Wednesday, January 4, 2023

New research: Hawaii dramatically drier over past 40 years

 Hawaii has grown drier and browner over the last 40 years.

This won’t be a big surprise to land managers who have faced repeated droughts, more wildfires and lower streamflows. But now there’s data to back up their observations.

A new study in the journal Environmental Management confirms that reduced rainfall has had significant impacts across the state.

That translates to less green, more brown.

The paper, which was published in November 2022, has the title: “A Near Four-Decade Time Series Shows the Hawaiian Islands Have Been Browning Since the 1980s.” 

The lead author, Austin Madson, is with Wyoming Geographic Information Science Center, University of Wyoming. Co-authors, several from Hawai’i, include Monica Dimson, Lucas Berio Fortini, Kapua Kawelo, Tamara Ticktin, Matt Keir, Chunyu Dong, Zhimin Ma, David W. Beilman, Kelly Kay, Jonathan Pando Ocón, Erica Gallerani, Stephanie Pau and Thomas W. Gillespie.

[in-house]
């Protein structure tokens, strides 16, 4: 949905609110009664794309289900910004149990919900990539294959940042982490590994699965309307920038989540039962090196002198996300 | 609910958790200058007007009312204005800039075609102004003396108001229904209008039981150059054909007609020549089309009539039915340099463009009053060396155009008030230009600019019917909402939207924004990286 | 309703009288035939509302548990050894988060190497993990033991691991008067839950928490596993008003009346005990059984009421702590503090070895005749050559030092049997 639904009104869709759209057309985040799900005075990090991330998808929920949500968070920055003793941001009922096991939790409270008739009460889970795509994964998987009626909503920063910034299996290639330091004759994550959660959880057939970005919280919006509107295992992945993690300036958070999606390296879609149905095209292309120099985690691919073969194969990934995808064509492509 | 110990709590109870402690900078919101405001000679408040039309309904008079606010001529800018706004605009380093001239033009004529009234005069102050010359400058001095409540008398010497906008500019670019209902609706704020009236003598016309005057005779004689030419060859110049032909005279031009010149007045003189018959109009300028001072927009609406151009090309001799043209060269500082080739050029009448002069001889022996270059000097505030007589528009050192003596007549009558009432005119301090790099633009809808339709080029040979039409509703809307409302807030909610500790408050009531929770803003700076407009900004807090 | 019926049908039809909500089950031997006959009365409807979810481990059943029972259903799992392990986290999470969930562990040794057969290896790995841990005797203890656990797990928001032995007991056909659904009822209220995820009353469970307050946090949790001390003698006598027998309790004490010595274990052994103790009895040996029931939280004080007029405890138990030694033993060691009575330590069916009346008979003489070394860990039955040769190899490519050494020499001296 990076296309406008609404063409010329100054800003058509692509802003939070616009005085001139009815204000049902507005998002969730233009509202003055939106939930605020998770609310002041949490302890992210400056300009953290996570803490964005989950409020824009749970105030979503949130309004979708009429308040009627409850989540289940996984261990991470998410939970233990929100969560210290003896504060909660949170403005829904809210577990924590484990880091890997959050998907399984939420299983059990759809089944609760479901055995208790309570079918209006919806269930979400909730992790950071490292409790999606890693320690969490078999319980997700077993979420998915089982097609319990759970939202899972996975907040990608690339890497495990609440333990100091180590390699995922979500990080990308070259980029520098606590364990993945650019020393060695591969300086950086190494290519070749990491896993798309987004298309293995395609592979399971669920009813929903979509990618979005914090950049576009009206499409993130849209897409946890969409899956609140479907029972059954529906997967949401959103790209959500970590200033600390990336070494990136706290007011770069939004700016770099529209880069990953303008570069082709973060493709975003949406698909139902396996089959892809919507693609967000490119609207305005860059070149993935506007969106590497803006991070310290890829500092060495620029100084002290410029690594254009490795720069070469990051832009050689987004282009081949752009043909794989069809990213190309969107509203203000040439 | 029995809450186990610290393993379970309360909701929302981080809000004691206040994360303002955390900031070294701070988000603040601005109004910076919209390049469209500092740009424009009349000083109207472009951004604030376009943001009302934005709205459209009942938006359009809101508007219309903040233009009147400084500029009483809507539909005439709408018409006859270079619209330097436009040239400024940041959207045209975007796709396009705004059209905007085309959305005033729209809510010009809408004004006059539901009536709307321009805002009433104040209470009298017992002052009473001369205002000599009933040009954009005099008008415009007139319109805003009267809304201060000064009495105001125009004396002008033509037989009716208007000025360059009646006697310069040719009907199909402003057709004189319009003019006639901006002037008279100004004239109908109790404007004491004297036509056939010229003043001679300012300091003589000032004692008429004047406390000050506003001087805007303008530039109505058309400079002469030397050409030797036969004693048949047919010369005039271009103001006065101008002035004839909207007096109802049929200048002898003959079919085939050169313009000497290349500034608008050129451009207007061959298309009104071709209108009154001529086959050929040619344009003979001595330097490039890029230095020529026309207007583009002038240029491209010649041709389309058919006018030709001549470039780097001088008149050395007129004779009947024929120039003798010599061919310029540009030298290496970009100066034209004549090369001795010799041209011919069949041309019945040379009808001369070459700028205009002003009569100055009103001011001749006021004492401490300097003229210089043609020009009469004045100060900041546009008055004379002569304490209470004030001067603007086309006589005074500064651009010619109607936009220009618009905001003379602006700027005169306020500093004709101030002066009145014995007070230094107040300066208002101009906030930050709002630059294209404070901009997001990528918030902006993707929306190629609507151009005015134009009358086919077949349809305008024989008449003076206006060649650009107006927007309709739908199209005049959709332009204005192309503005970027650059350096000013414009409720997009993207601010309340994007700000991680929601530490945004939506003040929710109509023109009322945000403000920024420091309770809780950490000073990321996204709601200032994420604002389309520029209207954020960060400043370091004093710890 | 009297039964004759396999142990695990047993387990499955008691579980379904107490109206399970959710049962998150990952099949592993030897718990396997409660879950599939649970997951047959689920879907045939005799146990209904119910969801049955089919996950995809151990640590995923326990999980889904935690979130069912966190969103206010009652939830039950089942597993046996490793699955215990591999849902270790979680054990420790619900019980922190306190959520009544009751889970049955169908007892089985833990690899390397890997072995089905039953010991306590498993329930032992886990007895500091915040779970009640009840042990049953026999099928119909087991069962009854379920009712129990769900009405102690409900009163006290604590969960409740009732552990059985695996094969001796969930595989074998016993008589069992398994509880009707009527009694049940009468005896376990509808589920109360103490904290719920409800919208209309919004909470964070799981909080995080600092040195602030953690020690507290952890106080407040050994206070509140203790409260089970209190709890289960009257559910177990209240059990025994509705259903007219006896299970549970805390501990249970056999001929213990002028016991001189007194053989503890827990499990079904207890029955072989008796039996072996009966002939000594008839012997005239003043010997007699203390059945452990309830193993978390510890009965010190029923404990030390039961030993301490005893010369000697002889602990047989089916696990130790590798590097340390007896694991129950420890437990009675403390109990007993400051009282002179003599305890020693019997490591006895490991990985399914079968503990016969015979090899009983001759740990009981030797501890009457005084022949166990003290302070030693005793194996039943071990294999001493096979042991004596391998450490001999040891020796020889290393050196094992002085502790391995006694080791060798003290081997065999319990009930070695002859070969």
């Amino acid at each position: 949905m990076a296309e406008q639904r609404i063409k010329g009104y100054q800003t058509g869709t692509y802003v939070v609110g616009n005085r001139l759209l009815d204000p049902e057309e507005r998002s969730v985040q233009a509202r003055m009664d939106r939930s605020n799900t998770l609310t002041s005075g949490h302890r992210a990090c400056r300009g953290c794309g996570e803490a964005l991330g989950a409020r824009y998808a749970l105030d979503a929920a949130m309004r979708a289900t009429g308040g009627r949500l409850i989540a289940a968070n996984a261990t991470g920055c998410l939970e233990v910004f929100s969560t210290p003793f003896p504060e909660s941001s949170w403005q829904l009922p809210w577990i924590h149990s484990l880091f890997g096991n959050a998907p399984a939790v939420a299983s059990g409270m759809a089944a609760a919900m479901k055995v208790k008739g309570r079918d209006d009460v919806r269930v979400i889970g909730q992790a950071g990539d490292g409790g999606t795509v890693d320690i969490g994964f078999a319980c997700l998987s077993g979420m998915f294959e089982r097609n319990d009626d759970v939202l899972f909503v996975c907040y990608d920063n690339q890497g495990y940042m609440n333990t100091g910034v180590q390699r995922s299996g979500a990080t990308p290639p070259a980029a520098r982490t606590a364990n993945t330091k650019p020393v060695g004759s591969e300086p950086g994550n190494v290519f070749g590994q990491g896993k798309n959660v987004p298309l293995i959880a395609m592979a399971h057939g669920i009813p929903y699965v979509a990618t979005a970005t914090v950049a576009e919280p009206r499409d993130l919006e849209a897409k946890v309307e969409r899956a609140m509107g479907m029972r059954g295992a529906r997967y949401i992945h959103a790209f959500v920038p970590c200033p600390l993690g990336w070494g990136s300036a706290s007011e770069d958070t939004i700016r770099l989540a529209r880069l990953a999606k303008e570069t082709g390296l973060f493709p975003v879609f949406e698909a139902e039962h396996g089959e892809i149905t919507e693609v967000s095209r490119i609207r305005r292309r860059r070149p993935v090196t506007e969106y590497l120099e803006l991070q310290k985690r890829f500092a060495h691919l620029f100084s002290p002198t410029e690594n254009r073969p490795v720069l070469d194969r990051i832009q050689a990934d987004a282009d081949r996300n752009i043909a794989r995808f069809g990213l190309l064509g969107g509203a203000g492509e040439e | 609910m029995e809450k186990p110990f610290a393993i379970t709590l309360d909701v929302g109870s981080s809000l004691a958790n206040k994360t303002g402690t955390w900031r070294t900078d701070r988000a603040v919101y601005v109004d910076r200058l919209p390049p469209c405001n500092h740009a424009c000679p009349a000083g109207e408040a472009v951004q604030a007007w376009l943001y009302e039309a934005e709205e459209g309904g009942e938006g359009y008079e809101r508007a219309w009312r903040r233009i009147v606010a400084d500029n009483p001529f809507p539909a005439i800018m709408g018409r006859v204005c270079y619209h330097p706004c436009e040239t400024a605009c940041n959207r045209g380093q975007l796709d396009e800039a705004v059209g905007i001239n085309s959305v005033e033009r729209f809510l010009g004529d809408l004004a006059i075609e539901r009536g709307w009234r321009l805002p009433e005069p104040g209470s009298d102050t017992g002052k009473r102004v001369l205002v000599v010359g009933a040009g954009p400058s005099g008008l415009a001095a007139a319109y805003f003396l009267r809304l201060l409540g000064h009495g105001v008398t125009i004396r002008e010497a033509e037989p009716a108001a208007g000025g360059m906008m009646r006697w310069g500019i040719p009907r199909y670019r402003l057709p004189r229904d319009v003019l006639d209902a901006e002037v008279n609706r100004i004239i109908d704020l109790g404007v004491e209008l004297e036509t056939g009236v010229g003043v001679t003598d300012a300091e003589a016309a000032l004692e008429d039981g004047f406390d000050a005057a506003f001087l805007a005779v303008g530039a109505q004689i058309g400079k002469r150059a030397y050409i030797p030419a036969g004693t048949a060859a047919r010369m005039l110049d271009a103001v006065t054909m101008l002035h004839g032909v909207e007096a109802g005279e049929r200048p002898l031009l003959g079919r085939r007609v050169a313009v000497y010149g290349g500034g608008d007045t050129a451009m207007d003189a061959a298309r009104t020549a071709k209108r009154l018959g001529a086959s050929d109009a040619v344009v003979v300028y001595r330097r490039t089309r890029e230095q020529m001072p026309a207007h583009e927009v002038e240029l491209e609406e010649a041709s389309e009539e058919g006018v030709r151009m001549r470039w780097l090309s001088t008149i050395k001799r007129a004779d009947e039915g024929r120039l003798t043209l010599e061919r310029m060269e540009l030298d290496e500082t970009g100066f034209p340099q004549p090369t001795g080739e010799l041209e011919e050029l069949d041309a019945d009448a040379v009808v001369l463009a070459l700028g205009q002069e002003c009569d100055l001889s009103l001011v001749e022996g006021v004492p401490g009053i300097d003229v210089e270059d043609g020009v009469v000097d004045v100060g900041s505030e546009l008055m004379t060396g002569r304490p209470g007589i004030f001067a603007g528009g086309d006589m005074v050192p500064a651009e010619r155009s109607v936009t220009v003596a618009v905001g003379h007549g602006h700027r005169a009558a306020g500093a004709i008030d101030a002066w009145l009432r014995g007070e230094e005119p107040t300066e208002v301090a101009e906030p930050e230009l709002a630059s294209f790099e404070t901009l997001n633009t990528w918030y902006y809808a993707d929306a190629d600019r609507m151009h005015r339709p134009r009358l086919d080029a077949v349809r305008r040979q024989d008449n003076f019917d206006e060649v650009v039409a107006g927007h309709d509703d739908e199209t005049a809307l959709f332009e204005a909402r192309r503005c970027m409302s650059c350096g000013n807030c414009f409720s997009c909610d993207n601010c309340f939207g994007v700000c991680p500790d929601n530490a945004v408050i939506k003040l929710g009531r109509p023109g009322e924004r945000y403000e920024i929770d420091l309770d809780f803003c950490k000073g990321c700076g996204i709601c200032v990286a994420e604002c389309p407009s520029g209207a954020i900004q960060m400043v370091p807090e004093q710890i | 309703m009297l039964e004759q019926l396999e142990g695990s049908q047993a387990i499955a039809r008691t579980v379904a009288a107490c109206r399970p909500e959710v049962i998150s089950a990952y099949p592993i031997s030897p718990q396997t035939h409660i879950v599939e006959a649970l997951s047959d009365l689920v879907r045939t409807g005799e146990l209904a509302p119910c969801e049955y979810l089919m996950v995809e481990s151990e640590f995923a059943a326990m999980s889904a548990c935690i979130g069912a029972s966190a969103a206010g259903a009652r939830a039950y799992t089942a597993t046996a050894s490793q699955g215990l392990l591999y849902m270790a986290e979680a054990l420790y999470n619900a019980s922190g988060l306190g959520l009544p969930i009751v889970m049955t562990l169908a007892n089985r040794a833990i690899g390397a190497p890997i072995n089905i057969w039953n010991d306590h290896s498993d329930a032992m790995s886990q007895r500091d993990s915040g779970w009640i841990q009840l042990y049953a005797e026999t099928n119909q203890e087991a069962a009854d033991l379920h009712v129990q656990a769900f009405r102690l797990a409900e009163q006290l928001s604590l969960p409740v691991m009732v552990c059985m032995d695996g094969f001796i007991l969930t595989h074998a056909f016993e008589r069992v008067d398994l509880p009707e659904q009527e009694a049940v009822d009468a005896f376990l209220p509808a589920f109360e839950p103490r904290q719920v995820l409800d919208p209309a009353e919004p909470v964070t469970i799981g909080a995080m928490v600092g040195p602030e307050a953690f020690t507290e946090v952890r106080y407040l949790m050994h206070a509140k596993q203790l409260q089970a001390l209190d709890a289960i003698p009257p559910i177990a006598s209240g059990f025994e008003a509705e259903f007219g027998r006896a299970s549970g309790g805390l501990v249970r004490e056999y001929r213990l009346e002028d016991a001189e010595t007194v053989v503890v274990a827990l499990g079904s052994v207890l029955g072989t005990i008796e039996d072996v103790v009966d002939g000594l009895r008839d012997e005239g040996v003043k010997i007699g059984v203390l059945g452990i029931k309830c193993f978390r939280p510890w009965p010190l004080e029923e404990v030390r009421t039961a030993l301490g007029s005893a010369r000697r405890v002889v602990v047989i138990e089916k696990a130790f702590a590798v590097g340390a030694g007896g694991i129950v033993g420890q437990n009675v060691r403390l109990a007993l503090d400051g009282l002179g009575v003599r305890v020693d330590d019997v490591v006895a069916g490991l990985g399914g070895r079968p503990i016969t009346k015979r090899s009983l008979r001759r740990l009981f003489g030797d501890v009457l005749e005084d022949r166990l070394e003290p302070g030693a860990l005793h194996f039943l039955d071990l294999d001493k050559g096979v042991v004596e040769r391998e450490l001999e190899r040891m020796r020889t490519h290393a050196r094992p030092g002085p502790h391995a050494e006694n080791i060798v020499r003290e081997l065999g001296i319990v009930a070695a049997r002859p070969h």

They used satellite measurements to show that Hawai’i’s environment is going in the opposite direction of most of the planet.

“Globally there has been a significant increase in … greenness due to climate warming,” they wrote.

The researchers looked at all eight major Hawaiian Islands, using a system called the Normalized Difference Vegetation Index or NVDI.

Their findings: “Overall, there has been a significant decline in NDVI (i.e., browning) in the Hawaiian Islands from 1984 to 2019.”

Ni’ihau and Kaho’olawe, already the driest of the islands, did not see significant changes, but all the other islands “experienced significant declines,” they wrote.

Kaua’i was a little better off, but the problem was worse on O’ahu and Molokai, and worst of all on Lana’i and Hawai’i.

Native forests, generally in the uplands, suffered some if the worst declines: “Native ecosystems on O’ahu (56%), Moloka’i (70%), and Hawai’i (57%) decreased the most in NDVI from 1984 to 2019.”

That translates, they said, into reduced productivity and reduced biodiversity.

“In the future, if the drying and warming of the climate on the leeward slope of the island of Hawai’i continue, native ecosystems may become increasingly vulnerable to fire and succumb to the expansion of invasive species.”

Whether the drying trend will continue isn’t known, but it’s a worrisome trajectory.

© Jan TenBruggencate 2023

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